If you have not heard this era of Saxon yet, then let me give you a brief summary: in order to break out into the big leagues the band had threatened to crack after the run of classics ending with a bang on Denim And Leather, the band focused on breaking the American market, which was in awe of the burgeoning glam metal scene by the mid-80's. Saxon decided the best way is not to beat them but to join them, slowly introducing more and more elements into each subsequent album (a few synths here, softer guitars, polished production... even spandex, ergh) with minimal success. Deciding to go for broke, Destiny is the culmination of these desires and efforts and as a result they pack this album with many of the hallmarks of a glam/AOR record: crap drum sounds, synths, sharp but smooth guitars, OTT vocals... ballads. Yep, Destiny has all of this and more.

So after all this preamble, what does the album offer up that is evidence of quality? Well, the Christopher Cross cover "Ride Like The Wind" is probably the best remembered moment off of the album, and it is understandable why. Being a left-field cover, it sticks out and as a song it is a good listen; again, if you are willing to take the songs as they are rather than as a Saxon song, it is good. Add to that the soft ballad "I Can't Take It Anymore", which is one of the better slow, morose lovelorn tracks you haven't heard in AOR. The highlights of the record have to be "Calm Before The Storm" and "S.O.S", which are two great rockers that show that even though their talents weren't utilized in a manner you want, the band were a dab hand at other styles.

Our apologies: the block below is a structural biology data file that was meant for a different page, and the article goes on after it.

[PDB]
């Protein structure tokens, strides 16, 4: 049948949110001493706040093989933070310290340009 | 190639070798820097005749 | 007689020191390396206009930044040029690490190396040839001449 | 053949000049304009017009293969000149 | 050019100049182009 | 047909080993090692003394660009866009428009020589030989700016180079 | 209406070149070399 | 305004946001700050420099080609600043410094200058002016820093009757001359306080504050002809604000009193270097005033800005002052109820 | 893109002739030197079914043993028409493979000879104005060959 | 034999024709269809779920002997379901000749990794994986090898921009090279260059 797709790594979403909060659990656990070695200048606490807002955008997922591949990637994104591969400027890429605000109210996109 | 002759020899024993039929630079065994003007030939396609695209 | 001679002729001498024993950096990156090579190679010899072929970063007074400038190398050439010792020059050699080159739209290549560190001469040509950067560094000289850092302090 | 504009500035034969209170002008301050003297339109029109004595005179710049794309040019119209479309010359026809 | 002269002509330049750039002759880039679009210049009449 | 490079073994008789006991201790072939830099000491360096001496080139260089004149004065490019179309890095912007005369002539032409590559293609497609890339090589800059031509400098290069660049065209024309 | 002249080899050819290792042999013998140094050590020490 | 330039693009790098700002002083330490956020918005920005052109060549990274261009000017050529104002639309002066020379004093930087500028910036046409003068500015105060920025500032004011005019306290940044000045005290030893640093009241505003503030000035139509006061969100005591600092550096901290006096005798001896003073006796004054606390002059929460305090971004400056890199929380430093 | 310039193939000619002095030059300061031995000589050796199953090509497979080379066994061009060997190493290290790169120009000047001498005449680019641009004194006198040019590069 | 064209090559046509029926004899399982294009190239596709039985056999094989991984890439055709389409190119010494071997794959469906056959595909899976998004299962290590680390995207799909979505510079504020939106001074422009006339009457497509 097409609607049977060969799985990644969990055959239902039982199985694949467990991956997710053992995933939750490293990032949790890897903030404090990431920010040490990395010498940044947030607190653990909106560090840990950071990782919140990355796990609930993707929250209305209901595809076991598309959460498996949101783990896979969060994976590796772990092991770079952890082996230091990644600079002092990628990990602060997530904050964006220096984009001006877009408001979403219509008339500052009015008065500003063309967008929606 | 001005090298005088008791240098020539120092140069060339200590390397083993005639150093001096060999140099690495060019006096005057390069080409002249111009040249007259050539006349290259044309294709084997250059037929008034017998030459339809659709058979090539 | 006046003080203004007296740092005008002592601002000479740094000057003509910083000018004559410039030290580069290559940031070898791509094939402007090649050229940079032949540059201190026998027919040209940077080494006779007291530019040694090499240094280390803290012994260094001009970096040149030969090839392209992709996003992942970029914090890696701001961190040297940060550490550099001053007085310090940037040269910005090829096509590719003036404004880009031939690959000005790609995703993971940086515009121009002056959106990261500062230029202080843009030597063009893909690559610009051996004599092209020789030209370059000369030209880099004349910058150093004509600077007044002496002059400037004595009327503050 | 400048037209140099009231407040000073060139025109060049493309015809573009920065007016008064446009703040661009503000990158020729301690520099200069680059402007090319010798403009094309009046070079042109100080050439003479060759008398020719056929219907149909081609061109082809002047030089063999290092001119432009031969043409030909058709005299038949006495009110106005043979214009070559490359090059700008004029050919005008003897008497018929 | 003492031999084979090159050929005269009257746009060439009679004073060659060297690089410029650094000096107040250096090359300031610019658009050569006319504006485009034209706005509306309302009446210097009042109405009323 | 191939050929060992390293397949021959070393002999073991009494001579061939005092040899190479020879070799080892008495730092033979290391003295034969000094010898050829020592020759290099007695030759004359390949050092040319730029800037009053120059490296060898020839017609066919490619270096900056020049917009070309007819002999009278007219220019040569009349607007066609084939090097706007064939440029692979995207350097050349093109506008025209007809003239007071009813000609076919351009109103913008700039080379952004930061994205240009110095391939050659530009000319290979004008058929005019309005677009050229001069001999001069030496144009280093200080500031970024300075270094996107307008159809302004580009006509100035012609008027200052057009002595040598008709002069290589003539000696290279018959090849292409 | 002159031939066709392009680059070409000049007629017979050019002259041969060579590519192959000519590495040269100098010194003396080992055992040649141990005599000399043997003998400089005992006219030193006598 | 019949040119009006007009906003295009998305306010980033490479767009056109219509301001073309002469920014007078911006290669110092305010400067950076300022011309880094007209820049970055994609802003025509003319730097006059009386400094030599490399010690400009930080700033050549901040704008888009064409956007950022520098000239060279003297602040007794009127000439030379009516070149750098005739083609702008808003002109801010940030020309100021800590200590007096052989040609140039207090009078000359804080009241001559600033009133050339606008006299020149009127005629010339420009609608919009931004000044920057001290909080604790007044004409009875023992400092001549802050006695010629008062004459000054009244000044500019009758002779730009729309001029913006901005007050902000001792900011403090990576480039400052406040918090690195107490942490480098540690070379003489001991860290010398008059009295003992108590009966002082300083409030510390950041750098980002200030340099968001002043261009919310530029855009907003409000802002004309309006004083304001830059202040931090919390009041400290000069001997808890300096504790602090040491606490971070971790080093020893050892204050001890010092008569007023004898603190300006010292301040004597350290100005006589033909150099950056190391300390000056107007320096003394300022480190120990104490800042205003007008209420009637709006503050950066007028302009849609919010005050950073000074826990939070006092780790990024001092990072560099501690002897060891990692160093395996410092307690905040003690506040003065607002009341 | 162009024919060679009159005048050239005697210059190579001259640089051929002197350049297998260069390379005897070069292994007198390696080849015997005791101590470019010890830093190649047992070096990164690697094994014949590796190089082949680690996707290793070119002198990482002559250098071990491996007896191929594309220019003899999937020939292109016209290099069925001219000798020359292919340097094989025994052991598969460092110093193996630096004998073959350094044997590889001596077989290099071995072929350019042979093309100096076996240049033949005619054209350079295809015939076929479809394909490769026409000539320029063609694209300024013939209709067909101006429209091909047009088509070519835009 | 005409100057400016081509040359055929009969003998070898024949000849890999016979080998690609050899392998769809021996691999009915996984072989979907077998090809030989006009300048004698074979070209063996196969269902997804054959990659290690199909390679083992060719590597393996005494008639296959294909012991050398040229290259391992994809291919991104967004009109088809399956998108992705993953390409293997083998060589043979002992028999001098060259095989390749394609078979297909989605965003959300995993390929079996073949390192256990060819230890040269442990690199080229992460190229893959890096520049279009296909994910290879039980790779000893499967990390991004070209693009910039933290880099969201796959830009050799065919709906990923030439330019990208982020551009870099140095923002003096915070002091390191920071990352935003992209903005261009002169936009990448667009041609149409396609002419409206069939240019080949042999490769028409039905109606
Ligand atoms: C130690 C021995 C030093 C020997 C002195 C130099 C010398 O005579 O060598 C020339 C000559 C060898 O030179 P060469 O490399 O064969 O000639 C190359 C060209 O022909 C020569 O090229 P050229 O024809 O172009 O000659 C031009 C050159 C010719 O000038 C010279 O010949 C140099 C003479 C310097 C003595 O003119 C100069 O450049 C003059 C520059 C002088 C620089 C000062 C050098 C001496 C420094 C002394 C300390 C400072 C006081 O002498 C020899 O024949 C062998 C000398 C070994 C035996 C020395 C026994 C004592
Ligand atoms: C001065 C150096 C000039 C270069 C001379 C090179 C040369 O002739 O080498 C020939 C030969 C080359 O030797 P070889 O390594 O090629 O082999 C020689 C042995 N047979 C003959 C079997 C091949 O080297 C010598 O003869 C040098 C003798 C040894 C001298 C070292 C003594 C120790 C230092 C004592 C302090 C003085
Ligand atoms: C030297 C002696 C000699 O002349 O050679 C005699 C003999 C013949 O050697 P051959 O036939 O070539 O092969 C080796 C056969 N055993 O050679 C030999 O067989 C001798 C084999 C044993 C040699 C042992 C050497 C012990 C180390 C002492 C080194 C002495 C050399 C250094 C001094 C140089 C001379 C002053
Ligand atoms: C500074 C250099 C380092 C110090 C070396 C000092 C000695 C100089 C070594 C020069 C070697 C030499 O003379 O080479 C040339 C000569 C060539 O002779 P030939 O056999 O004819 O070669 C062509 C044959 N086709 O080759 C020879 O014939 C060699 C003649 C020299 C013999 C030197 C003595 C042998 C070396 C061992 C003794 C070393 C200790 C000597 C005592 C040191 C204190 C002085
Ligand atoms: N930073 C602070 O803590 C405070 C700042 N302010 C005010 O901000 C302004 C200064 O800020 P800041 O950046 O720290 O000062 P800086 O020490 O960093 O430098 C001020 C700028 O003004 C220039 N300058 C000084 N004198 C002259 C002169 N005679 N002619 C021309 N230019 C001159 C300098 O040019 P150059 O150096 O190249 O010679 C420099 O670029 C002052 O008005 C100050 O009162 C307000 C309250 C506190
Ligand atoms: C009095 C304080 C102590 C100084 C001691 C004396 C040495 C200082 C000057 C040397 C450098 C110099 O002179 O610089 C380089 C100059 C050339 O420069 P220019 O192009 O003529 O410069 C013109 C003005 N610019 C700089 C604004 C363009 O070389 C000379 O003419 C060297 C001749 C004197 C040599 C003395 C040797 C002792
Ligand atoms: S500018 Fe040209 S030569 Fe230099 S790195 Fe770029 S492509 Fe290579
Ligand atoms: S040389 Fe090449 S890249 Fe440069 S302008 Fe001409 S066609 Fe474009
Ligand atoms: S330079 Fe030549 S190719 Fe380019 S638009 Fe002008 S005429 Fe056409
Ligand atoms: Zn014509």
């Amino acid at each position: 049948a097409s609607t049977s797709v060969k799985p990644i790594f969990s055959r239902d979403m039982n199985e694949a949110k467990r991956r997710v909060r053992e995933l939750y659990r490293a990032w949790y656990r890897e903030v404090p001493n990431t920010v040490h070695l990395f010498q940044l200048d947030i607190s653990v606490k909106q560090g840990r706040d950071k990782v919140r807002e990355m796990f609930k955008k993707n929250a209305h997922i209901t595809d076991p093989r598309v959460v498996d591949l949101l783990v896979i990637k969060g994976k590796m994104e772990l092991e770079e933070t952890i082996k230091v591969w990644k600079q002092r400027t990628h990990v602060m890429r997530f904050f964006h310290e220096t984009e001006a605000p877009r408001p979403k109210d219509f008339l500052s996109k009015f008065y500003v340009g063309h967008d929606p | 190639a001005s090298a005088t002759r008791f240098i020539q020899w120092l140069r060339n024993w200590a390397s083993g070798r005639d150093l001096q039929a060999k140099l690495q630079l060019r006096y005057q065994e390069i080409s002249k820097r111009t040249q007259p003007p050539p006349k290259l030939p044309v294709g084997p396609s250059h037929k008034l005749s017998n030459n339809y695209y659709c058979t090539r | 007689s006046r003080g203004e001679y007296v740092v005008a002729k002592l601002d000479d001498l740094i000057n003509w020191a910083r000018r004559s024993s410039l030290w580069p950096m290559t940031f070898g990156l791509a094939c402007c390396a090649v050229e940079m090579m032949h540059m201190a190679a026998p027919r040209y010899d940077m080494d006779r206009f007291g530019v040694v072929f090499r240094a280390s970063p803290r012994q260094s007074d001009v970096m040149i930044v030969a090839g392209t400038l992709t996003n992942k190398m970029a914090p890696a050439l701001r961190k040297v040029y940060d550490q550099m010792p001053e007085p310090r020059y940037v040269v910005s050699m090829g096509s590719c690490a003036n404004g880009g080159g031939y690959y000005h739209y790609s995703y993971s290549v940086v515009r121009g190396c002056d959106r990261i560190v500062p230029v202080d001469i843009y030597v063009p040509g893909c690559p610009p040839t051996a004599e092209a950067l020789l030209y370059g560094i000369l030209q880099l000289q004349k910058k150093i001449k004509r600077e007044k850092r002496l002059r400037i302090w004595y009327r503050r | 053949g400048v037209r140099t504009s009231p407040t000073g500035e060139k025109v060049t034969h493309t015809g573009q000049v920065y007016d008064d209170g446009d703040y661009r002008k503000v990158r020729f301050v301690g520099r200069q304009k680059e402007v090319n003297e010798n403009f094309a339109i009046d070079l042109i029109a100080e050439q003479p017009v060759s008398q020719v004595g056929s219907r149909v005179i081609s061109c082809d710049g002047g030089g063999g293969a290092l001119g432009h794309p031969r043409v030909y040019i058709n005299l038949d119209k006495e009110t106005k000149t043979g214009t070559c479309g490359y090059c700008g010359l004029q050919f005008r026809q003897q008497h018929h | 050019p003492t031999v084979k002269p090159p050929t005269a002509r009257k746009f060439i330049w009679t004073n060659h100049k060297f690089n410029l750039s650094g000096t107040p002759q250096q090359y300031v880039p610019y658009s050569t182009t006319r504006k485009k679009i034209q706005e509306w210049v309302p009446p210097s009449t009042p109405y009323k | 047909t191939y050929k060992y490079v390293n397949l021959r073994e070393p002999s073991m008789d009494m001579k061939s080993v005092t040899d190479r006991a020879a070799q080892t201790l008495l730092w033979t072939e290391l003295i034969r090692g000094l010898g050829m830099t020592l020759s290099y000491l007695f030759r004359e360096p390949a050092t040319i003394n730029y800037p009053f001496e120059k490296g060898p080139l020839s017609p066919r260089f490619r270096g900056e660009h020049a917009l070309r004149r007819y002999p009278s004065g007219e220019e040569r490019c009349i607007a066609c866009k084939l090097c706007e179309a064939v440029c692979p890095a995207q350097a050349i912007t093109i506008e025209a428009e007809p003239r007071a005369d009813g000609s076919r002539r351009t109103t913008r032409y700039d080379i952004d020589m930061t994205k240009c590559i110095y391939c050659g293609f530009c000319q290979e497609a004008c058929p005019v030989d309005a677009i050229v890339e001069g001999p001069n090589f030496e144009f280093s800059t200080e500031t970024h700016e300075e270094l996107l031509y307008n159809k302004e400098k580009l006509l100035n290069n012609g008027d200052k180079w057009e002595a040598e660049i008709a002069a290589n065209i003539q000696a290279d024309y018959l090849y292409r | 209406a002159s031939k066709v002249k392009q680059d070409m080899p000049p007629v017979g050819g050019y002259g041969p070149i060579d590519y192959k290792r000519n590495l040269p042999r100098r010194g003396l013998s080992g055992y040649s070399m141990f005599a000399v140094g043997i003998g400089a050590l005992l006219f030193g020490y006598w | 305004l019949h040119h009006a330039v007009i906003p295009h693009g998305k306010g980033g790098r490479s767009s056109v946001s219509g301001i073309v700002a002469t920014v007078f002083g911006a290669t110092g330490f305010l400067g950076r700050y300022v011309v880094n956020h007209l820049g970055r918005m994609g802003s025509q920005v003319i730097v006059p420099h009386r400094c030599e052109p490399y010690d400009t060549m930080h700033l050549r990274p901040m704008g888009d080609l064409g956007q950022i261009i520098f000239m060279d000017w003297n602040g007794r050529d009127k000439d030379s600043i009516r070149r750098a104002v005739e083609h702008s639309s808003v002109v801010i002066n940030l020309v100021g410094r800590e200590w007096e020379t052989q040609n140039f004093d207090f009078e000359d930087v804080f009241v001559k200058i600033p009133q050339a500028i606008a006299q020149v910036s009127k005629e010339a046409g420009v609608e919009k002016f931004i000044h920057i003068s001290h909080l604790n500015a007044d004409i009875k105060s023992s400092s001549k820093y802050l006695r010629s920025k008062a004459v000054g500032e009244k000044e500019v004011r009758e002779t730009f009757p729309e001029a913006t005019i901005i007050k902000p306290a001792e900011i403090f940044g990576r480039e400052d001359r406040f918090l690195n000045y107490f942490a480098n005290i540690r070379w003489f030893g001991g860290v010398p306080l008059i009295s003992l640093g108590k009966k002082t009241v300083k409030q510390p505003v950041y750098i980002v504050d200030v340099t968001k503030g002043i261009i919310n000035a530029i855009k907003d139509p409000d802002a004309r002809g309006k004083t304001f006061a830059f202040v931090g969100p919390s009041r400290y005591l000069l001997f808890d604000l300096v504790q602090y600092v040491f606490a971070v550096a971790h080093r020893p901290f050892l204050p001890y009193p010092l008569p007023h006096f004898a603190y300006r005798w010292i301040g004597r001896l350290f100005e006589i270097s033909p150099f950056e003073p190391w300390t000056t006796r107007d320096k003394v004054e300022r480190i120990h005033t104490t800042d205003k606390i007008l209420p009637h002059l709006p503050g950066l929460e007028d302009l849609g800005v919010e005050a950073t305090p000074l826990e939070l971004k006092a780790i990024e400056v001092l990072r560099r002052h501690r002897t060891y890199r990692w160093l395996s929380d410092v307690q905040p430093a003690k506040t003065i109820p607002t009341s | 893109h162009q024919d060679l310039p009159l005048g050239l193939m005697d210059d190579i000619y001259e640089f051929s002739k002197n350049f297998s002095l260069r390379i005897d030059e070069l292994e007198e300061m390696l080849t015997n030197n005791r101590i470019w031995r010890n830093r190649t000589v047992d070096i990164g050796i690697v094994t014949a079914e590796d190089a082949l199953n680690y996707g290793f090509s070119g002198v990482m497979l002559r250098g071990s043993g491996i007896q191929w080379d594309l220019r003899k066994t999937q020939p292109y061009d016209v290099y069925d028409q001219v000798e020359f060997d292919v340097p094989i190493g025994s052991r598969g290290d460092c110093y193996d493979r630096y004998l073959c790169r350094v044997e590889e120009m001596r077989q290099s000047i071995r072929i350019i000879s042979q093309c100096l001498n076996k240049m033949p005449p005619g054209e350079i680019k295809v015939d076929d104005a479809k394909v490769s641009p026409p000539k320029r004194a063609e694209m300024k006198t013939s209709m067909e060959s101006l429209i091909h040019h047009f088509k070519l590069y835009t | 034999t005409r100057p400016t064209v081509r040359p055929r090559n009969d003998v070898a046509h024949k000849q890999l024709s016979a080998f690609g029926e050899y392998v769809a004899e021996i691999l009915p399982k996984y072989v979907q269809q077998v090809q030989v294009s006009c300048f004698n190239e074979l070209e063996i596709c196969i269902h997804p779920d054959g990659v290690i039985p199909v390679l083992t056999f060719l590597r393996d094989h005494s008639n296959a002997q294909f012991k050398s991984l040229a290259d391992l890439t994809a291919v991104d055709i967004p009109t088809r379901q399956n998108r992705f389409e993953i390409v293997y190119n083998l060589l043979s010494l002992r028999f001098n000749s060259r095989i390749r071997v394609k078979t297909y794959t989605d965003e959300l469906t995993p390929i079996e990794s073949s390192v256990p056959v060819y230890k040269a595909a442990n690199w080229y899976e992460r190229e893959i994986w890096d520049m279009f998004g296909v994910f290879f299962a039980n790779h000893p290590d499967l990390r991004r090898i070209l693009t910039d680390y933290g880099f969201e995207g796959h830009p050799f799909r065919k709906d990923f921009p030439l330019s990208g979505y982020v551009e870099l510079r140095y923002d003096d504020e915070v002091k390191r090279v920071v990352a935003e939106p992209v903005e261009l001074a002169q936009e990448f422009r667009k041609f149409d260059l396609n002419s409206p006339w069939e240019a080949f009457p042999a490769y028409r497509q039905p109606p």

Biff is surprisingly adept at crooning and smoothly singing about love lost and all manner of things you wouldn't associate with the band off the top of your head. Where the rest of the band sound somewhat out of place, Biff at the very least is able to adapt and thrive to a good extent. Therein lies the problem somewhat; Biff fronts a band who aren't built for this type of music. Oliver and Quinn are best at throwing out riff after riff and having songs built around them; here, you can hear the guitars but very few distinguishable or strong riffs shine through, with much of the album written around Biff or the synths. It's like taking your strongest weapon and blunting it; sure it'll do some damage, but you won't cut through the indifference or revulsion with it. Add into that the oh so 80's drums that you might as well have Mr T and Blake Carrington on the drum skins, then you have a sound that is stifled and powerless.